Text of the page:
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Here in the Sierra Foothills region where we live, apple trees thrive! And we have some great places locally where we can buy these apples at farm prices. It kills me to see folks buying apples at the grocery store when the apples that are locally grown are so close. This area is known as Apple Hill, and there are quite a few farms where you can stop by not only for the apples but other fresh produce. Be sure to check out links at the end of this post should you decide to come and visit!

Today, I made a lovely apple pie using the Fuji apples from my orchard, and I tossed in some walnuts too for added flavor! Good apples for pie include Gravenstein (tart), Pippin (tart), Fuji (sweet) and Gala (sweet). You can mix the types of apples up too for a great flavor burst. So, let’s get to making some pie, shall we?

Ingredients
Pie dough (you can easily make your own or if you buy the dough, the Pillsbury pie dough is the best)
6-8 apples
1/2 cup of chopped walnuts (optional)
1/2 cup to 1 1/2 cups sugar – adjust the sugar for the tartness of the apples
1/4 cup of flour
3/4 tsp cinnamon
dash of nutmeg
2 TBS butter
Milk and sugar

Peel the apples.

Lovely peeled apples from the orchard

Then quarter the apples and remove the core.

Quarter and core the apples

Next, slice the apples into a large mixing bowl.

Slice thinly

Once all the apples are done, add the walnuts.

Add walnuts

Next, in a small bowl add the sugar, flour, cinnamon and nutmeg. Mix well. Then add this to the apples and walnuts and mix it up well.

Apples and nuts mixed with flour sugar mixture

Set this aside as we turn to the dough.

Today I used pre-made dough. I use the Pillsbury pie dough as it is the best out there and I have tried them all! This dough comes out very flaky when baked. You will need to take this out of the refrigerator to warm up before using it. I take this out before starting on the apples. Roll out the dough to a size much larger than your pie pan.

Roll the dough out for the bottom crust

Make sure that you flour your surface or the dough will stick. Lay the dough evenly in your pan. Then add your apple mixture spreading it out evenly. Dot the top with butter.

Add the apple mixture to pie pan and dot with butter

Do not forget the butter or your pie will not cook correctly.

Next, roll out the upper crust of the pie. This too needs to be bigger than the pan. Fold in quarters and slit with a knife as shown below.

Slits cut into the top crust

These slits create the steam vents for your pie. Center the quarter folded dough over the apples and unfold carefully so you do not tear your vents.

Lay the upper crust over the apples

Next, tuck the upper crust under the bottom crust so that the crust is at the edge of the pie pan. Gently pinch the dough to seal it. Holding your thumb and pointer finger together at the outside edge of the crust, use your other pointer finger to push in the dough creating this pretty edge.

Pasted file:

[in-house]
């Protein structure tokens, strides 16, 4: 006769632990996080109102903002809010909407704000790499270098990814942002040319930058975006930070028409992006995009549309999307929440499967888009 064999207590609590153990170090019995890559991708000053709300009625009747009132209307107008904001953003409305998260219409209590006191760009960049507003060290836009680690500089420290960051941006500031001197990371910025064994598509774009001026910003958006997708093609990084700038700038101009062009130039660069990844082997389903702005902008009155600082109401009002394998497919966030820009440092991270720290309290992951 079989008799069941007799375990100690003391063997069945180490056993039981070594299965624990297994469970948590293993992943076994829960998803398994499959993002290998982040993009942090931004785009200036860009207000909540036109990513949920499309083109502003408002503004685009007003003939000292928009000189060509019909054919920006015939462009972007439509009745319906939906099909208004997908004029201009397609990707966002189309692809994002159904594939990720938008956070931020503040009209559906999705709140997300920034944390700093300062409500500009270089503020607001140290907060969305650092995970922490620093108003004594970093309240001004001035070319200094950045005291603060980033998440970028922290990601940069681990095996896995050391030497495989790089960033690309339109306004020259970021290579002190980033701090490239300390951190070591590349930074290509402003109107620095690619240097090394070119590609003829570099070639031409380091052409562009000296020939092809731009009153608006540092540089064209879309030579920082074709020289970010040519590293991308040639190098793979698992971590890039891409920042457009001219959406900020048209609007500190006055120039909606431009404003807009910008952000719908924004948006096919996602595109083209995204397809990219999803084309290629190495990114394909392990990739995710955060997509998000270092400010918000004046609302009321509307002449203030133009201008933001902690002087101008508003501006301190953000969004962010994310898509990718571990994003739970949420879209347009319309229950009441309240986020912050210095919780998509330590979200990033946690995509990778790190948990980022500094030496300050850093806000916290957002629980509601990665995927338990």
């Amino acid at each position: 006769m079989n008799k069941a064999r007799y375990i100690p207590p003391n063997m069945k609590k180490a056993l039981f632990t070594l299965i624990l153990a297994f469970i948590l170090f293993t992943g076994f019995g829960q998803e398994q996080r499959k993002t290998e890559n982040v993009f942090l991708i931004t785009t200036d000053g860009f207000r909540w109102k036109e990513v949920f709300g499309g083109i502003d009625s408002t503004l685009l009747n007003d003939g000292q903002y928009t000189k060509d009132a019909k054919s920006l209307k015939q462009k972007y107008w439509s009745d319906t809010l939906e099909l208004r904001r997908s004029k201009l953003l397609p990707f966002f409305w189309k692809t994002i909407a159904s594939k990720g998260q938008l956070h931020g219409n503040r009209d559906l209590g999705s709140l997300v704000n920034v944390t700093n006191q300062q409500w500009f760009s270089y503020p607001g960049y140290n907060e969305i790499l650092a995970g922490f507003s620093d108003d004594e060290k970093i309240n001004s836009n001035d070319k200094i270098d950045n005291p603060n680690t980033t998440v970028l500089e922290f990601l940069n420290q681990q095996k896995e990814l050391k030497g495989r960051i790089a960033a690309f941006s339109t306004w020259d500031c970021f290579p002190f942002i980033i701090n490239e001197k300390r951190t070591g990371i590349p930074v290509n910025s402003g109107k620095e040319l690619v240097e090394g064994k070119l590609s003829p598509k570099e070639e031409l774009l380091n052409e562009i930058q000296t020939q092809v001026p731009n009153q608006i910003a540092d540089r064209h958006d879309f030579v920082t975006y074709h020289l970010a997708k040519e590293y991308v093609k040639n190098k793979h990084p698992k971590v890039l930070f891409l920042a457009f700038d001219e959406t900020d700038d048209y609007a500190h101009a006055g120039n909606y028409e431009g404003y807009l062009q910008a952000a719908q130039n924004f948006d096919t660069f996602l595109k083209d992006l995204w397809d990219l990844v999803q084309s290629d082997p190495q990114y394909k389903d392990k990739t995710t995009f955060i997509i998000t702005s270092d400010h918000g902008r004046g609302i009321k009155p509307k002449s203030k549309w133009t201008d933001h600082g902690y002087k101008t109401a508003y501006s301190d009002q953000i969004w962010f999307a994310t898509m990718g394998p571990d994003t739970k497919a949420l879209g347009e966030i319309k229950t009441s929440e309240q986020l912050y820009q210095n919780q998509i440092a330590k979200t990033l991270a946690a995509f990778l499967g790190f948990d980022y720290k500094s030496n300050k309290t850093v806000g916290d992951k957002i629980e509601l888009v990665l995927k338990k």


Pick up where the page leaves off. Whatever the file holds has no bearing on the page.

Fold under and crimp the crust

What I like to do next is baste the top crust with a small bit of milk, then I sprinkle on a bit of sugar for added sweetness and a beautiful looking crust.

Sprinkle with a bit of sugar

Bake in a 425 degree oven for about a half hour. Check on the pie at this point. The crust should be a lovely golden brown. Using foil, make a collar to cover the outer edges of the crust to keep them from burning. Bake for another 10 minutes. Remove from the oven and then let the pie cool.

Pie is done!

Isn’t this just lovely? Serve this up with a bit of ice cream on the side!

The Apple Hill region in the Sierra Foothills is just outside of Placerville in the little town of Camino. You can access this region from Highway 50 heading towards Lake Tahoe. Here are some links of places here in Apple Hill that you might like to visit!

Boa Vista Orchards
High Hill Ranch
Gold Bud Farms

For general information on the area: Apple Hill Growers Assn.

Enjoy the pie, and do come and visit this lovely region!

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In 2009 I got into the car with my camera in hand, and headed to the area up here in the Sierra Foothills known as Apple Hill. The region grows such a diverse variety of apples, which we who live here all benefit from, and is quaint in and of itself. Come with me as I go back in time and I make some stops to take photos, and maybe you too will want to make the trip for yourselves!

The road into the Apple Hill Area

A gateway fruit orchard to the Apple Hill region

A vineyard blanketed in snow

The grapevines have been trimmed at a lower elevation vineyard and are dormant

From Apple Hill looking towards the San Joaquin Valley

Apple trees in the winter

I hope that you enjoyed the trip and I will be featuring Apple Hill again when the buds break this spring!

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